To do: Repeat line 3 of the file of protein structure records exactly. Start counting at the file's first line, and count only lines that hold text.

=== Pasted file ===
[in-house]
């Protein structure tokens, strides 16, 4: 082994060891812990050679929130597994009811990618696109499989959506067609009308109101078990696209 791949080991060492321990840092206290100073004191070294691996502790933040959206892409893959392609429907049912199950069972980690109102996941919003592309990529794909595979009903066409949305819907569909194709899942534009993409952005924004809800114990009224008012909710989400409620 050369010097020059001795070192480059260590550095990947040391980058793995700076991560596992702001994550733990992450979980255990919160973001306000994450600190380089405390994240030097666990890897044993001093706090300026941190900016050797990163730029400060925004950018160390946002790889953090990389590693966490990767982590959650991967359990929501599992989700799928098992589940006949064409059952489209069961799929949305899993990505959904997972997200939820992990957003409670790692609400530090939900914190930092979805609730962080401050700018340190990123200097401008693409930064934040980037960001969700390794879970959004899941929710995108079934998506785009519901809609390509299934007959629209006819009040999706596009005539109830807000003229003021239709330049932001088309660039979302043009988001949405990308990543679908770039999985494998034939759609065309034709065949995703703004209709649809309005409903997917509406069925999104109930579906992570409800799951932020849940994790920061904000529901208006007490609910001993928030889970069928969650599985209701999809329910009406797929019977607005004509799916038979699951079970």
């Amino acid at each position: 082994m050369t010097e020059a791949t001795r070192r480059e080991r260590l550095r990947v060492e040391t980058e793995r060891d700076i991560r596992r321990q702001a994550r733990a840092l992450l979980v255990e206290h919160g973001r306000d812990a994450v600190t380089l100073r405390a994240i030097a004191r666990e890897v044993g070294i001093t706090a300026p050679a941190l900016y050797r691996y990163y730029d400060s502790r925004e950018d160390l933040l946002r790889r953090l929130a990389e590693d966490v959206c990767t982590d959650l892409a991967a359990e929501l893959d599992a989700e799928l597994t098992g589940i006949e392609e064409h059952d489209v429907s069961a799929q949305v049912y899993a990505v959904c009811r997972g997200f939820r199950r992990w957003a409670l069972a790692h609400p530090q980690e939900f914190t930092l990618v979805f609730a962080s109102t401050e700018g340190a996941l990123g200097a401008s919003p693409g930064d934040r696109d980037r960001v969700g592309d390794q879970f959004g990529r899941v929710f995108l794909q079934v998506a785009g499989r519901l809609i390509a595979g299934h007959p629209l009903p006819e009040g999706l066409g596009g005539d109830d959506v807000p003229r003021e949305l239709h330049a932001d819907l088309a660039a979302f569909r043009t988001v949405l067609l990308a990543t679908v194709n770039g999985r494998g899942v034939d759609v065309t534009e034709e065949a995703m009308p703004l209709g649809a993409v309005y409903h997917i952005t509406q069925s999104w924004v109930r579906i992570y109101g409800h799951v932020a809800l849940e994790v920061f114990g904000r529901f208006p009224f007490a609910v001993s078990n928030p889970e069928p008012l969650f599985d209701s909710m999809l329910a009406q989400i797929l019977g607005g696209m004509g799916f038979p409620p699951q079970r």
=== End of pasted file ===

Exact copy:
């Amino acid at each position: 082994m050369t010097e020059a791949t001795r070192r480059e080991r260590l550095r990947v060492e040391t980058e793995r060891d700076i991560r596992r321990q702001a994550r733990a840092l992450l979980v255990e206290h919160g973001r306000d812990a994450v600190t380089l100073r405390a994240i030097a004191r666990e890897v044993g070294i001093t706090a300026p050679a941190l900016y050797r691996y990163y730029d400060s502790r925004e950018d160390l933040l946002r790889r953090l929130a990389e590693d966490v959206c990767t982590d959650l892409a991967a359990e929501l893959d599992a989700e799928l597994t098992g589940i006949e392609e064409h059952d489209v429907s069961a799929q949305v049912y899993a990505v959904c009811r997972g997200f939820r199950r992990w957003a409670l069972a790692h609400p530090q980690e939900f914190t930092l990618v979805f609730a962080s109102t401050e700018g340190a996941l990123g200097a401008s919003p693409g930064d934040r696109d980037r960001v969700g592309d390794q879970f959004g990529r899941v929710f995108l794909q079934v998506a785009g499989r519901l809609i390509a595979g299934h007959p629209l009903p006819e009040g999706l066409g596009g005539d109830d959506v807000p003229r003021e949305l239709h330049a932001d819907l088309a660039a979302f569909r043009t988001v949405l067609l990308a990543t679908v194709n770039g999985r494998g899942v034939d759609v065309t534009e034709e065949a995703m009308p703004l209709g649809a993409v309005y409903h997917i952005t509406q069925s999104w924004v109930r579906i992570y109101g409800h799951v932020a809800l849940e994790v920061f114990g904000r529901f208006p009224f007490a609910v001993s078990n928030p889970e069928p008012l969650f599985d209701s909710m999809l329910a009406q989400i797929l019977g607005g696209m004509g799916f038979p409620p699951q079970r």